Ill-defined patches of greater density than that of the picture as a whole point to dirt on the glass, which, by preventing access of light to the glass, causes less density in the primary image and consequently greater density in the second development. Local reduction may be resorted to, but it is a risky matter.

A brilliant picture, wanting in details in the highlights, is generally due to too long primary development, or the reversing bath has been used too long. There is no remedy for this. If the whole picture is weak and almost colorless in the shadows as well as the high-lights, then overexposure and too long primary development are the cause. The only thing to do is to intensify repeatedly with the silver intensifier. If the picture looks correct after intensification, but almost disappears in the fixing, either traces of permanganate were left in the film, which reacts with the acid of the bath and acts as a reducer, or the second development was not carried far enough. The best remedy would seem to be physical development with the following:

Ammonium sulphocyanide 24 g.

Silver nitrate 4 g.

Sodium sulphite, dry 12 g.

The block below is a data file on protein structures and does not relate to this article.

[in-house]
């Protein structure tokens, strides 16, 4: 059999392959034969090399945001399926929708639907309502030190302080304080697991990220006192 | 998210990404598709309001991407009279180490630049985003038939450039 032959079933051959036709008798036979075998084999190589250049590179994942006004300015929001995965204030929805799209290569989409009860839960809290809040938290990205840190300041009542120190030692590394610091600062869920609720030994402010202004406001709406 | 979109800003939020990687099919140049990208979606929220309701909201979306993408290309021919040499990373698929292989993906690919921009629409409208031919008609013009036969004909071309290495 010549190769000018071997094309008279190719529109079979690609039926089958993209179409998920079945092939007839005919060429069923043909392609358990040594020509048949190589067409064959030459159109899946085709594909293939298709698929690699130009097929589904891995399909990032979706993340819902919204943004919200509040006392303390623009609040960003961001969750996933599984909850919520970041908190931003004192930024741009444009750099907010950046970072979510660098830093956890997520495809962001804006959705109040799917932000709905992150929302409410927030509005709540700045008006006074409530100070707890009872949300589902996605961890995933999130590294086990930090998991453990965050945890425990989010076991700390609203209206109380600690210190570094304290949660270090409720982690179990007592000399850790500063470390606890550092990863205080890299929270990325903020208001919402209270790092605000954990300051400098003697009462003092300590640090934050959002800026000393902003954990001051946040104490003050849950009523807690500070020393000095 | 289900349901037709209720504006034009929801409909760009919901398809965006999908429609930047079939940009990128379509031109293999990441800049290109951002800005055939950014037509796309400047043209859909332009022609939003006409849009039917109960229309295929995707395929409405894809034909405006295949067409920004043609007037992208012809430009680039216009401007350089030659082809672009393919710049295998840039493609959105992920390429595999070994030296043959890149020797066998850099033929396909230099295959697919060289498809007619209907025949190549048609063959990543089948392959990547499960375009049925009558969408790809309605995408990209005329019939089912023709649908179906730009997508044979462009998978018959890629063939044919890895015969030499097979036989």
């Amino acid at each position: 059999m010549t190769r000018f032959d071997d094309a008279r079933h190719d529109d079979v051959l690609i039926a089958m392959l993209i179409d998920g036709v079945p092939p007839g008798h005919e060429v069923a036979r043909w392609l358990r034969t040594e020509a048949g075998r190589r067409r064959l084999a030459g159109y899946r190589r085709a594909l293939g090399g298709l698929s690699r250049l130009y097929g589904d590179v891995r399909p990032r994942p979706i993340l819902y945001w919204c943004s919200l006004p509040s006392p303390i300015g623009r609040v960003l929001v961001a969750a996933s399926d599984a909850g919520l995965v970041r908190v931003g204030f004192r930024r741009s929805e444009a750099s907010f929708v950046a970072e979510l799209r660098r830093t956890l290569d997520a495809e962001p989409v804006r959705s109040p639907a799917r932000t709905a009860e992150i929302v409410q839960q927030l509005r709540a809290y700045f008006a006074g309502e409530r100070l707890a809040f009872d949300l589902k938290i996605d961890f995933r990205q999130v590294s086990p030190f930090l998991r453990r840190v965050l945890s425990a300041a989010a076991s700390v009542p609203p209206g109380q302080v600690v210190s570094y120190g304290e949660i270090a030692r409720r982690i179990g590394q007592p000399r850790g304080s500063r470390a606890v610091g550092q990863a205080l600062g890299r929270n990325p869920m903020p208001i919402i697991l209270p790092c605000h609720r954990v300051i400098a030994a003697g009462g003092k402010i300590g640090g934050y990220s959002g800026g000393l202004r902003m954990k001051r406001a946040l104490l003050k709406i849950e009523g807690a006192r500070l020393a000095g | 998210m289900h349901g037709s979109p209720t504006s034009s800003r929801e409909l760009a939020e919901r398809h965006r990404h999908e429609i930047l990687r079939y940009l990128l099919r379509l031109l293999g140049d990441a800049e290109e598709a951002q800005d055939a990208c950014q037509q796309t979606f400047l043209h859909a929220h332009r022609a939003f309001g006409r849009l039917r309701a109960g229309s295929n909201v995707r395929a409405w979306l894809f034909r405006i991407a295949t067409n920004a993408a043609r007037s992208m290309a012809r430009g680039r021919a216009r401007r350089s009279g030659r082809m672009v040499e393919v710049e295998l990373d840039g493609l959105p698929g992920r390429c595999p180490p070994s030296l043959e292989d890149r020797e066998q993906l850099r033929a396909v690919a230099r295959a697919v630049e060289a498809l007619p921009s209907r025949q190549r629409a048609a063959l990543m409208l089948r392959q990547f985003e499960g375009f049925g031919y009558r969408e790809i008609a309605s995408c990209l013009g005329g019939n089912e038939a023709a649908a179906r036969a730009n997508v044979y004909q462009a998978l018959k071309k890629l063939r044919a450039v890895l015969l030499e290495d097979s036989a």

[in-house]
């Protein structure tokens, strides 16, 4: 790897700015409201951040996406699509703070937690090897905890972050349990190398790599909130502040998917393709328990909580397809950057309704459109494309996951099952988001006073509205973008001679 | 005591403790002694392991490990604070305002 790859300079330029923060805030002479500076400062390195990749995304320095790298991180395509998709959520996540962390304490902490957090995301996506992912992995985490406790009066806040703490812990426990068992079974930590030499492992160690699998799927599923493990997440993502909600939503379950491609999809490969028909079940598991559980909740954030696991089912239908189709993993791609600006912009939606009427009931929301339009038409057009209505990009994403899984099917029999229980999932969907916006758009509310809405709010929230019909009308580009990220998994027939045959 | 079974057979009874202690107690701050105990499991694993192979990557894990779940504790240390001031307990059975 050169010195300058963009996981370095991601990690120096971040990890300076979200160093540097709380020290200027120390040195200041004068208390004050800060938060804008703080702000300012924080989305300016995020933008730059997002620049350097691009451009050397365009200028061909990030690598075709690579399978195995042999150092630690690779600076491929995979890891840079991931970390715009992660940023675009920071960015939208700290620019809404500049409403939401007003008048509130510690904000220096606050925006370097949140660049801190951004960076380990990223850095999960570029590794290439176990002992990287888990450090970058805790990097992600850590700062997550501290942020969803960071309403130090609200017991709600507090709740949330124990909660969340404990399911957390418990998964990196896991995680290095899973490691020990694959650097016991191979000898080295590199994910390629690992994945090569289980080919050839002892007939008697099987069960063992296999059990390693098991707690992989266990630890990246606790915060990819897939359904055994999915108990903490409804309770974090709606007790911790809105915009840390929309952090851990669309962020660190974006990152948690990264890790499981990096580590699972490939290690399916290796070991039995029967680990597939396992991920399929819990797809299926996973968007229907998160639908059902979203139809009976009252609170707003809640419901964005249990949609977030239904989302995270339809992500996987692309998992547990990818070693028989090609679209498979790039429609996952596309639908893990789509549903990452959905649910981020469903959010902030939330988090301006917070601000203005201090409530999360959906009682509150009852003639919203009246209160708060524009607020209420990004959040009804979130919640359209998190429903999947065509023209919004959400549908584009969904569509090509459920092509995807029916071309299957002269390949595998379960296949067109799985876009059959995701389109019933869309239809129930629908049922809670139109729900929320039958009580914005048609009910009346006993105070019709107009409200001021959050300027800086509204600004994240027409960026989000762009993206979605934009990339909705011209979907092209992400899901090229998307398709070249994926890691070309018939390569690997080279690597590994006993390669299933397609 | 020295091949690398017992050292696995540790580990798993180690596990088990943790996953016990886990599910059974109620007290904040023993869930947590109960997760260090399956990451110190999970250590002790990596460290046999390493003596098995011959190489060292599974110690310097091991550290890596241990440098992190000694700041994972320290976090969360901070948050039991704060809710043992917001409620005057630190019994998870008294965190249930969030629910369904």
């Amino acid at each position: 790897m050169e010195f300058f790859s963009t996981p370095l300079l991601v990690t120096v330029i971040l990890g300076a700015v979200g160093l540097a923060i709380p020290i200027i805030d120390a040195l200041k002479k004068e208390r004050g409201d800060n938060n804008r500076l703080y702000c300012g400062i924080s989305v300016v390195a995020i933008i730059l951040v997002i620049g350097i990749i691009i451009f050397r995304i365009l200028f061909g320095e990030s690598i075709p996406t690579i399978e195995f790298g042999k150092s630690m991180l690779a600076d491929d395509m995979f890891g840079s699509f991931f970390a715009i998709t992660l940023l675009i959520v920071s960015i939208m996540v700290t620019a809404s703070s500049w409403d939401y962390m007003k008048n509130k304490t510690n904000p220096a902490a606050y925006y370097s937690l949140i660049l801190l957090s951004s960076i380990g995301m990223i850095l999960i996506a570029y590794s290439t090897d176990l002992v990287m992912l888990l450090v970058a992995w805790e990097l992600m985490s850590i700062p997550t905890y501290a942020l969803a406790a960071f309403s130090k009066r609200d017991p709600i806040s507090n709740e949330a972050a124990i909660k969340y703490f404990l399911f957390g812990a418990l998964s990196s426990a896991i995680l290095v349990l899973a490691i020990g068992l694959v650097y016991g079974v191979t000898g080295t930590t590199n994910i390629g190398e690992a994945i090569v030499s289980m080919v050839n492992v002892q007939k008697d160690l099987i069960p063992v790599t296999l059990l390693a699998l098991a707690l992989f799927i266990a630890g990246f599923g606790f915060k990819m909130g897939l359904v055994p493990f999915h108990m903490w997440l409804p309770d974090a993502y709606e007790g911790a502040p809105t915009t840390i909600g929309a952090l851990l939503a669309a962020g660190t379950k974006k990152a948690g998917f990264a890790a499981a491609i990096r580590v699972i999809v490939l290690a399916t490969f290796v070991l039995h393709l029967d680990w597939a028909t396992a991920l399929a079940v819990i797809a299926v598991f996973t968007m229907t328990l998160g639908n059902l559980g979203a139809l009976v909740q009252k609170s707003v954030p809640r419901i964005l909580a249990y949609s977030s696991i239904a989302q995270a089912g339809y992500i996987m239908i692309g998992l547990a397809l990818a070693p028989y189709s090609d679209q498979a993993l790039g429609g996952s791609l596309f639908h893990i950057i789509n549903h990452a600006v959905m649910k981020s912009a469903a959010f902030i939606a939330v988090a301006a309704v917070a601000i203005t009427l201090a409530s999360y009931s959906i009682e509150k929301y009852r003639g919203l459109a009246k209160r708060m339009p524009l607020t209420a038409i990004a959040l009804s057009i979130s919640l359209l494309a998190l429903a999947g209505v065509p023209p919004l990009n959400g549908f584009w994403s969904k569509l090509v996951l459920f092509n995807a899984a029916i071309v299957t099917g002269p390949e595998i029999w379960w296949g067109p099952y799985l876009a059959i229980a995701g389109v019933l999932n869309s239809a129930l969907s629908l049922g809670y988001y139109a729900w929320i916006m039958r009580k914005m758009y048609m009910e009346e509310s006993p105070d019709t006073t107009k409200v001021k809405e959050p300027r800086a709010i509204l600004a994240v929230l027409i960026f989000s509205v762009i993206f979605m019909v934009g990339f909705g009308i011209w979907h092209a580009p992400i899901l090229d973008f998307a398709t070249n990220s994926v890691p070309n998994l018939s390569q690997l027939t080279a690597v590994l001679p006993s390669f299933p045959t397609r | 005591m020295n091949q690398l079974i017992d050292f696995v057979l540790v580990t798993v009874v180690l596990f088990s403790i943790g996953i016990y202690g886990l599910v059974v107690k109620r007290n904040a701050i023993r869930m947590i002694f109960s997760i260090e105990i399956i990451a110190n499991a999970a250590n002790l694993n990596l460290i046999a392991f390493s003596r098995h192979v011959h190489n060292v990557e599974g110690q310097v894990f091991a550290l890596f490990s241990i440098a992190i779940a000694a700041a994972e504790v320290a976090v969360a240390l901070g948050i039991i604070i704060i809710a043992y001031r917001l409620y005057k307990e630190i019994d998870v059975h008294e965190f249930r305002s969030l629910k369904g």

Hypo 5g.

Potassium bromide 0.5 g.

Distilled water 100 ccm.

For use, add 10 ccm to 80 ccm water and 10 ccm metol-hydrochinon, rodinal or other developer. This solution should be renewed as soon as it gets muddy. The action is rather slow, and if the image appears whitish, when finished, it should be bleached in a one per cent solution of mercuric chloride, washed, and developed with an ordinary developer, diluted.

Failures due to the filter show a more or less blue tinge. If the whole picture is blue or bluish-green, then the filter has been omitted altogether; stray white light in the camera also tends to give this effect. There is no remedy for this. If the filter was used, then one must assume that it has faded somewhat, due to careless undue exposure to strong white light, or if the filter is home-made, then incorrect quantities of the yellow dye have been used.